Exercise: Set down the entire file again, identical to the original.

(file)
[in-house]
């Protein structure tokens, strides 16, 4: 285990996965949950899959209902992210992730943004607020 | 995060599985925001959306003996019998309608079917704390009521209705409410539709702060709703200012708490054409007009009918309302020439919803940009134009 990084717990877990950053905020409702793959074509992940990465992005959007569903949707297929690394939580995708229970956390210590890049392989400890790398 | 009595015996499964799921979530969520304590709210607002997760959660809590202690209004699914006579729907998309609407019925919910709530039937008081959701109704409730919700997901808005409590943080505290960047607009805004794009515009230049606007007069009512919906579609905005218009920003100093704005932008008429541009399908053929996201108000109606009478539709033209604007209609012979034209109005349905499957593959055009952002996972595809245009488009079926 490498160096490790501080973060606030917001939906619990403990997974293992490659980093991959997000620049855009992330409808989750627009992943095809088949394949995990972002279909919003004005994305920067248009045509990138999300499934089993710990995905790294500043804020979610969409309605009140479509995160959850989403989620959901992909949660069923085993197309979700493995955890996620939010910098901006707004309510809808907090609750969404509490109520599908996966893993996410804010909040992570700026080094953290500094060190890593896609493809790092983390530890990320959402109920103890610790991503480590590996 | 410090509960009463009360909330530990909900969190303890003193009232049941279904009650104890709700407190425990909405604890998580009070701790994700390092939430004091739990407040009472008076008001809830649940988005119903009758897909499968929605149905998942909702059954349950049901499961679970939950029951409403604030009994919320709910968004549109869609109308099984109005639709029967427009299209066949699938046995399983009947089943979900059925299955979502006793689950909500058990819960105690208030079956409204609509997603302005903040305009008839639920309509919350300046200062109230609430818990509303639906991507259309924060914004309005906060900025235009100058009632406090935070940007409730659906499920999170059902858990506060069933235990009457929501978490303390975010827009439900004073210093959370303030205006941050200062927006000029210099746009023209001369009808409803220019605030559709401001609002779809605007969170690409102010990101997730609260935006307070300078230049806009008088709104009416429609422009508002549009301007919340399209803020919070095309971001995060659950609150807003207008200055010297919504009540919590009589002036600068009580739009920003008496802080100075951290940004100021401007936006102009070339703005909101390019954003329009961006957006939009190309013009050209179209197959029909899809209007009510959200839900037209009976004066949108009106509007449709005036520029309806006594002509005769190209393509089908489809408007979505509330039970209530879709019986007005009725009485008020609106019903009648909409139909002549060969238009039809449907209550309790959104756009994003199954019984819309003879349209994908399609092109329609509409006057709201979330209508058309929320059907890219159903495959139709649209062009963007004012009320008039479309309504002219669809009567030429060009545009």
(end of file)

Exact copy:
[in-house]
């Protein structure tokens, strides 16, 4: 285990996965949950899959209902992210992730943004607020 | 995060599985925001959306003996019998309608079917704390009521209705409410539709702060709703200012708490054409007009009918309302020439919803940009134009 990084717990877990950053905020409702793959074509992940990465992005959007569903949707297929690394939580995708229970956390210590890049392989400890790398 | 009595015996499964799921979530969520304590709210607002997760959660809590202690209004699914006579729907998309609407019925919910709530039937008081959701109704409730919700997901808005409590943080505290960047607009805004794009515009230049606007007069009512919906579609905005218009920003100093704005932008008429541009399908053929996201108000109606009478539709033209604007209609012979034209109005349905499957593959055009952002996972595809245009488009079926 490498160096490790501080973060606030917001939906619990403990997974293992490659980093991959997000620049855009992330409808989750627009992943095809088949394949995990972002279909919003004005994305920067248009045509990138999300499934089993710990995905790294500043804020979610969409309605009140479509995160959850989403989620959901992909949660069923085993197309979700493995955890996620939010910098901006707004309510809808907090609750969404509490109520599908996966893993996410804010909040992570700026080094953290500094060190890593896609493809790092983390530890990320959402109920103890610790991503480590590996 | 410090509960009463009360909330530990909900969190303890003193009232049941279904009650104890709700407190425990909405604890998580009070701790994700390092939430004091739990407040009472008076008001809830649940988005119903009758897909499968929605149905998942909702059954349950049901499961679970939950029951409403604030009994919320709910968004549109869609109308099984109005639709029967427009299209066949699938046995399983009947089943979900059925299955979502006793689950909500058990819960105690208030079956409204609509997603302005903040305009008839639920309509919350300046200062109230609430818990509303639906991507259309924060914004309005906060900025235009100058009632406090935070940007409730659906499920999170059902858990506060069933235990009457929501978490303390975010827009439900004073210093959370303030205006941050200062927006000029210099746009023209001369009808409803220019605030559709401001609002779809605007969170690409102010990101997730609260935006307070300078230049806009008088709104009416429609422009508002549009301007919340399209803020919070095309971001995060659950609150807003207008200055010297919504009540919590009589002036600068009580739009920003008496802080100075951290940004100021401007936006102009070339703005909101390019954003329009961006957006939009190309013009050209179209197959029909899809209007009510959200839900037209009976004066949108009106509007449709005036520029309806006594002509005769190209393509089908489809408007979505509330039970209530879709019986007005009725009485008020609106019903009648909409139909002549060969238009039809449907209550309790959104756009994003199954019984819309003879349209994908399609092109329609509409006057709201979330209508058309929320059907890219159903495959139709649209062009963007004012009320008039479309309504002219669809009567030429060009545009």